Evidence has been found of a Bronze Age settlement in Wolverton. Later in Normam times, a Motte and Bailey castle was constructed by Maigno the Breton. Remains of the mound can still be seen close to Holy Trinity Church.
The Galleon, on the bank of the Grand Union Canal at Wolverton was used by boatmen. The inn had stabling at the rear for the canal horses. Alongside The Galleon was once a wharf, now used by a timber merchant, and the wharfkeeper's cottage which is now a private residence.
With the coming of the railways, Wolverton, lying midway between London and Birmingham, became a very important industrial town. In 1836 the railways works was built and by 1840, employed over 700 workers. Wolverton's first railway station was built in 1838, this soon proved inadequate and a new bigger station was built. The town of Wolverton flourished, in the early 1900s the railway works became the first to use complete electric lighting and driving. The first royal train was also designed and built at Wolverton in 1904. Sadly, the rail works are just a shadow of their former self, but however the current royal train is still housed there.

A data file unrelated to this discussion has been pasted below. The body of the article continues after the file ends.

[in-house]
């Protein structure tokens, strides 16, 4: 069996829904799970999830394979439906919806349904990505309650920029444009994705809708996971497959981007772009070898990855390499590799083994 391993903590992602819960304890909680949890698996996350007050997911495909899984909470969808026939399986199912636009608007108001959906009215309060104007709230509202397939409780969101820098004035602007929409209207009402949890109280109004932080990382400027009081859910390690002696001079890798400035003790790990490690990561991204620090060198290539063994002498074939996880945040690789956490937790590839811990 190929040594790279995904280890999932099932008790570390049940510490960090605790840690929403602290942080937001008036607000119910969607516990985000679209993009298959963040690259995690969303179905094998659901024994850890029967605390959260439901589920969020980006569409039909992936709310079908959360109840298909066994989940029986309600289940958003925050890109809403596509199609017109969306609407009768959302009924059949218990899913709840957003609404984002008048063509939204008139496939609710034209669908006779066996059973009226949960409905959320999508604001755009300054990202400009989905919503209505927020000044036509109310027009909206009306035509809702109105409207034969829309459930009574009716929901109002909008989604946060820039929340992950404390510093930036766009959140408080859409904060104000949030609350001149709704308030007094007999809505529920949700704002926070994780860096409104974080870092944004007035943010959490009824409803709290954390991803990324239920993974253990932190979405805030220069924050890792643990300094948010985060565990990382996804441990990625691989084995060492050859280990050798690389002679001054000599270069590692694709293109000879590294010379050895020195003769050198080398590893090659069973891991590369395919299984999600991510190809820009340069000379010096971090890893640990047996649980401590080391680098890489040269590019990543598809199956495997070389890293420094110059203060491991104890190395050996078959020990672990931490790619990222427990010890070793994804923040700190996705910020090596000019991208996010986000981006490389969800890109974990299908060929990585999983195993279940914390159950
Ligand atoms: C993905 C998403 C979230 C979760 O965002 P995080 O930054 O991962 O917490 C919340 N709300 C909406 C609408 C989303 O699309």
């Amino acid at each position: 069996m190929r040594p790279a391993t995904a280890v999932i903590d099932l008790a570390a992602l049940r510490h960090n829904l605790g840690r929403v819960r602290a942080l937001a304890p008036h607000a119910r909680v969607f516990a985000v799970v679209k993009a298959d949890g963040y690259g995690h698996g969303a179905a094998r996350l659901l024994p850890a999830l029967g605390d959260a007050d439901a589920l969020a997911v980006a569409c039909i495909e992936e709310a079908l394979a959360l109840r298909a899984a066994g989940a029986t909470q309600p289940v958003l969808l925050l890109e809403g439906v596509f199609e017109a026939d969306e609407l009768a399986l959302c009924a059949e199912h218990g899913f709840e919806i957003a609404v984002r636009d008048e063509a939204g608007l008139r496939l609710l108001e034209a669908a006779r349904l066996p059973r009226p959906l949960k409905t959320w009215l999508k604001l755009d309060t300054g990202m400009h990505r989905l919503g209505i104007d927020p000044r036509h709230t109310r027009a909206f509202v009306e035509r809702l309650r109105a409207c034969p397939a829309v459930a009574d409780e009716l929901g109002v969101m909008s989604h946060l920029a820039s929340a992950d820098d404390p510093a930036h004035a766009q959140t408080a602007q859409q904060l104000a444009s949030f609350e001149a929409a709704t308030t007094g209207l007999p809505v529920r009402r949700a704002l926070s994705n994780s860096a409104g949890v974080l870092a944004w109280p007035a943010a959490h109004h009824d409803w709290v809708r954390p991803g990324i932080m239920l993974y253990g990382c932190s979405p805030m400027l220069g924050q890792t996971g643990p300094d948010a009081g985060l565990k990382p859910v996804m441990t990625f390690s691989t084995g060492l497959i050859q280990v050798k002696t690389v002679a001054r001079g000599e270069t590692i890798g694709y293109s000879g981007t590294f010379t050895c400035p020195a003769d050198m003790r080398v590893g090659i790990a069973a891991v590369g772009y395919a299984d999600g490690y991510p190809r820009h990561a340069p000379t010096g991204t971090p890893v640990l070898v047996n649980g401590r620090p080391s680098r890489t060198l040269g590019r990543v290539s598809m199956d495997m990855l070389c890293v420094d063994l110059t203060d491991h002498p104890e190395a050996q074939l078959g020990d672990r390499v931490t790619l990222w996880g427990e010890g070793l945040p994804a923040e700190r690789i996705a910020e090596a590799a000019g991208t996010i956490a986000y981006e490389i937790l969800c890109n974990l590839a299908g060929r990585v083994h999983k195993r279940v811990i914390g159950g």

The former wharfkeepers cottage.To the right of the cottage was the wharf.